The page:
The White House strengthened their resolve to protect intellectual property (IP) by releasing 2013’s Joint Strategic Plan On Intellectual Property Enforcement. According to the plan, IP is one of the biggest drivers of the American economy, accounting for $5.06 trillion in value added to the US economy, or 34.8 percent of U.S. gross domestic product.
This comes in conjunction with an announcement from FTC specifically targeting so-called “patent trolls.” Patent troll is a pejorative aimed at companies that tend to buy patents, sit on them, and then sue companies, often hoping the company will pay out a settlement rather than risk litigation. Academics James Bessen and Michael Meuer put the direct losses to the economy via patent trolls at $29 billion.
According to the Washington Post, Silicon Valley is ecstatic over the news. Venture capitalist Brad Feld said Obama “clearly understands the patent troll issue and is doing what it can to address the situation without having Congress have to change the law.” And it is very likely the FTC will vote soon whether or not to launch a full-blown investigation into the activities of the patent trolls.
The Phone Trolls
A renewed focus on IP could come as a major blow for companies like Intellectual Ventures (IV), often referred to as a patent troll. IV has raised some $6 billion to date via licensing and threatening litigation against large tech companies. On June 19th IV sued Google’s (GOOG) Motorola for second time, citing IP infringement with several of Motorola’s phones. Two of the seven patents cited in the lawsuit formerly belonged to Nokia (NOK) before IV snatched them up.
In 2000 so-called patent troll NTP Inc. got Research in Motion (BBRY) to fork over $615 million to keep the Blackberry afloat. Research in Motion has also been sued by Canadian company WiLan (WLN), who still stay very busy in the phone patent litigtation game. WiLan brokered a major deal on June 19 with Korean phone manufacturer Samsung to utilize their patent holdings. Samsung reportedly was concerned if they didn’t enter into the deal they would be sued by WiLan.
This practice of targeting struggling companies like Nokia, buying their patents solely for litigious reasons (instead of developmental), and then using that IP as litigation ammunition are just the sort of practices the FTC and White House are hoping to curb. Obama stated in February that patent trolls “don’t actually produce anything themselves. They’re just trying to essentially leverage and hijack somebody else’s idea and see if they can extort some money out of them,” and now it appears the government is starting to act on this sentiment.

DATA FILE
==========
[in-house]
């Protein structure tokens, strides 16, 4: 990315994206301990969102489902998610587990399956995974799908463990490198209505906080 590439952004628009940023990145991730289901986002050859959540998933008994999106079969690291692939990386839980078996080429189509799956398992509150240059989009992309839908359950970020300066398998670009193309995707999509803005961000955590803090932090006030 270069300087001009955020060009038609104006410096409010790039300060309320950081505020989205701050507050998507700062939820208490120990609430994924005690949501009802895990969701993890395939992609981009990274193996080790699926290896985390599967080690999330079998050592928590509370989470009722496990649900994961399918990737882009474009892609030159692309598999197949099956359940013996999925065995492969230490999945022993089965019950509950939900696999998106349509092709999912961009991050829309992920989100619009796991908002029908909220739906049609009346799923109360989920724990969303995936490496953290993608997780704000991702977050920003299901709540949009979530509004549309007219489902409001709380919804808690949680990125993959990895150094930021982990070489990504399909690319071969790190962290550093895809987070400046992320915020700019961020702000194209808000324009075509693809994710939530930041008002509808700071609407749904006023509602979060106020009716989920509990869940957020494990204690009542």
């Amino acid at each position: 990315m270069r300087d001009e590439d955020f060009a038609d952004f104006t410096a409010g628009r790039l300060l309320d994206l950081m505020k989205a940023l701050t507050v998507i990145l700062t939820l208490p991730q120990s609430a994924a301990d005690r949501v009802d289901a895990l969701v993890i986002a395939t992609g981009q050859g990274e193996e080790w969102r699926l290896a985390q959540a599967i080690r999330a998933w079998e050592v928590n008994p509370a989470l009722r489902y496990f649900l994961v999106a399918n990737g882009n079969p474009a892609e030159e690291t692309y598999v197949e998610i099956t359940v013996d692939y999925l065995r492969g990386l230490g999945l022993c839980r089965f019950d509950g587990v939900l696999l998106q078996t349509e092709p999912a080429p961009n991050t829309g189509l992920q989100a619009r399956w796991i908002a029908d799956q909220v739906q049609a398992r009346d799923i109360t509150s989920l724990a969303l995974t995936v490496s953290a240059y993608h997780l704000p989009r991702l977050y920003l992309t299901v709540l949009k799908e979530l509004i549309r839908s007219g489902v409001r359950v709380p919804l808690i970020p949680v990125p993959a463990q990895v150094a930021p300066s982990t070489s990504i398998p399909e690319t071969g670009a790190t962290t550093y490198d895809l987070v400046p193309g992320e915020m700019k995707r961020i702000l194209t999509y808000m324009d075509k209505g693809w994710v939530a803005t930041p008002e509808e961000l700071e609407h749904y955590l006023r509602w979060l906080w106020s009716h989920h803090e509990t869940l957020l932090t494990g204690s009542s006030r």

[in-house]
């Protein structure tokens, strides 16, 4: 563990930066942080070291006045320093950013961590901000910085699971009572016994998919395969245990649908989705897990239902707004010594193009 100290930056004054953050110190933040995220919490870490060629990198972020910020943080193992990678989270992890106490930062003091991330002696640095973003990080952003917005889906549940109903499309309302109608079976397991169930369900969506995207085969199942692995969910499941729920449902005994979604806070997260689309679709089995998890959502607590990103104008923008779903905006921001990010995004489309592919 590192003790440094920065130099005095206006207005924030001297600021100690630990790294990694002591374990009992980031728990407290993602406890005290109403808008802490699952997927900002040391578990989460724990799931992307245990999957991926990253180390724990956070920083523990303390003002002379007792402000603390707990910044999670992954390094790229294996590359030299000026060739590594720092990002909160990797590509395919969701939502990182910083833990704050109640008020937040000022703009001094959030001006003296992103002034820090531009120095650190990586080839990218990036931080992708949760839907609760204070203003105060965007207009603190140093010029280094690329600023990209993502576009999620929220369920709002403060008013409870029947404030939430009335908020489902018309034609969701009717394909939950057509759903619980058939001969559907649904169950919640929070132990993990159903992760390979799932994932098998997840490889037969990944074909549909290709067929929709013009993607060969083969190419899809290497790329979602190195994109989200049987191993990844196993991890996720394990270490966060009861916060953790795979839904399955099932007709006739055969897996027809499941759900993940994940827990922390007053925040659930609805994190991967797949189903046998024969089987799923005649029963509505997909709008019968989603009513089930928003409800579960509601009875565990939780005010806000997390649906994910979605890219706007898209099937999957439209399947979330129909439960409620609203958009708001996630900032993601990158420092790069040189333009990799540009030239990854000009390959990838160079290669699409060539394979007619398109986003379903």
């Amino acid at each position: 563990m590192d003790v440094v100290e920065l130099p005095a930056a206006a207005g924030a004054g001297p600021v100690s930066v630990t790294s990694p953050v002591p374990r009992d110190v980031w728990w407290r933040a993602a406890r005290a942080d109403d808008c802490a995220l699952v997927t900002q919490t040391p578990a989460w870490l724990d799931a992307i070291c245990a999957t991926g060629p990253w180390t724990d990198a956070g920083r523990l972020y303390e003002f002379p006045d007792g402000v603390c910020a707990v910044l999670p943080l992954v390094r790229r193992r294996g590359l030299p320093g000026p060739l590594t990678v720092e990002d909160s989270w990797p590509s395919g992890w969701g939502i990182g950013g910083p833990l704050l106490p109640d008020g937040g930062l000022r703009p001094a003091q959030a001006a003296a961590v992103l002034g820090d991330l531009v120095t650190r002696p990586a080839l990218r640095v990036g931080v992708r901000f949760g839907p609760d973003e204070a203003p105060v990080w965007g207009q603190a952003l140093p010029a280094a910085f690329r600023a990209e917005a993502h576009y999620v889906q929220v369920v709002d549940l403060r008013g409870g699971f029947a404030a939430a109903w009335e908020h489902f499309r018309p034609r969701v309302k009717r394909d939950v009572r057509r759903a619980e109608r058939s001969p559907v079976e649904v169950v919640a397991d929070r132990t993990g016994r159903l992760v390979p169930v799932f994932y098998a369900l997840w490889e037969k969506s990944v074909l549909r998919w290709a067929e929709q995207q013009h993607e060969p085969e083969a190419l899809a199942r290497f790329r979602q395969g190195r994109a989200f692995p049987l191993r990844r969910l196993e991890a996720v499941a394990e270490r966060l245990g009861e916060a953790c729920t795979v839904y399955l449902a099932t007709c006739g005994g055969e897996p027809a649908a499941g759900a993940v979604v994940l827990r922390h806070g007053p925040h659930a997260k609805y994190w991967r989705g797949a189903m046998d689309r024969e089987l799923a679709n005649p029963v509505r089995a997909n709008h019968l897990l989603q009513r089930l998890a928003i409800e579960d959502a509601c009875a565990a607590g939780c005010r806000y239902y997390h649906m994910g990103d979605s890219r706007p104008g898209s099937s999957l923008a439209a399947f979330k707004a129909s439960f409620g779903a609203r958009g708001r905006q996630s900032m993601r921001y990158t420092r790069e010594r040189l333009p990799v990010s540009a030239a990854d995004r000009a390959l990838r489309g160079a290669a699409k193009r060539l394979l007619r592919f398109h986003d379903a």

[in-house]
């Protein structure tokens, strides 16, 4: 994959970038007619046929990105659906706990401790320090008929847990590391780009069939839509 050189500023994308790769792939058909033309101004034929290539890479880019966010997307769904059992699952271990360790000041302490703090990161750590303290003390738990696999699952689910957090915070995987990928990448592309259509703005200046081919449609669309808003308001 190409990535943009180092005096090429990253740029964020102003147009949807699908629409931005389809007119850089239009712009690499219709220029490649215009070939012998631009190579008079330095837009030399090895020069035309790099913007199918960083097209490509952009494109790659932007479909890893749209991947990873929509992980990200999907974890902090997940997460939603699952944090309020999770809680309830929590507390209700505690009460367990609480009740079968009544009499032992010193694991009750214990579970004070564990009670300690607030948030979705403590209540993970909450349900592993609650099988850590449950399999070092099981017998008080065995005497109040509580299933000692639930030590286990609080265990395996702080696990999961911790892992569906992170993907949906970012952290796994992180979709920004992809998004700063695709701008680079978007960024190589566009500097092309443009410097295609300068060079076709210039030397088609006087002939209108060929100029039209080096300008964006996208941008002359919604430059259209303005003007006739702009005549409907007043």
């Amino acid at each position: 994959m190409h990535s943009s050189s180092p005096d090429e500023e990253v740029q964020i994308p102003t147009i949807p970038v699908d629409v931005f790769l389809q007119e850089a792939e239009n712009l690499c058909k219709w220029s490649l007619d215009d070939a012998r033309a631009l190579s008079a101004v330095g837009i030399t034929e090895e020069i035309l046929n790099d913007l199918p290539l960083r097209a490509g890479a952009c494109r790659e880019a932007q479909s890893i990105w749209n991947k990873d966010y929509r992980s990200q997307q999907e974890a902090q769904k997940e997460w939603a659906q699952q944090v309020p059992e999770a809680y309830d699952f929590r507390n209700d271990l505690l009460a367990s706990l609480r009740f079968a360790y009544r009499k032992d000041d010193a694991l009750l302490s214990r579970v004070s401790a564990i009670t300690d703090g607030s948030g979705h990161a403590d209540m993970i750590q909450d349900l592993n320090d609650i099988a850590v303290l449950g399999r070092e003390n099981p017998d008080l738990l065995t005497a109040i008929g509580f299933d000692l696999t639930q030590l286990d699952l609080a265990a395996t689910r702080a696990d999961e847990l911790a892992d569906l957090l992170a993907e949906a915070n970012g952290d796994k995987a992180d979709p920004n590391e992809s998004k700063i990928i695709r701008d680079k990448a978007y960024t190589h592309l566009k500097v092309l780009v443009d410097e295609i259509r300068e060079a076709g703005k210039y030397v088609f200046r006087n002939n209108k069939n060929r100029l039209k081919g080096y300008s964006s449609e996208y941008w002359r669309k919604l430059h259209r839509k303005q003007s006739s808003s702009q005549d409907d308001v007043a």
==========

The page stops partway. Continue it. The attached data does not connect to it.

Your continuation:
The Search Engine Trolls
IV isn’t the only so-called patent troll making big bucks suing major tech companies. Vringo (VRNG), first know as a ring tone company, has become a surprisingly large player in the patent troll game. According to the Journal of Business and Intellectual Property Law, Vringo used a patent they bought off of Nokia (again) for $20 million to successfully sue Google, AOL, Gannett (GCI), IAC (IACI), and Target for infringement on an information filter system. Vringo won several million dollars off of these lawsuits, although that was just a fraction of what they were seeking. Concerning Google alone, Vringo asked for $696 million. And in May Google competitor Microsoft (MSFT) avoided getting sued by Vringo by agreeing to a handshake deal wrth $1 million.
Patent trolls are a divisive issue politically. Even initializing the FTC investigation into them will require bipartisan cooperation. But for several major companies that employ IP, a crackdown could be a huge boon. And the big tech companies, long wary of angering the trolls, aren't mincing words anymore. A Google spokesperson summed it up like this: “We’re fighting to stop patent trolls’ use of low-quality patents to extort money from companies that actually innovate and make real things."
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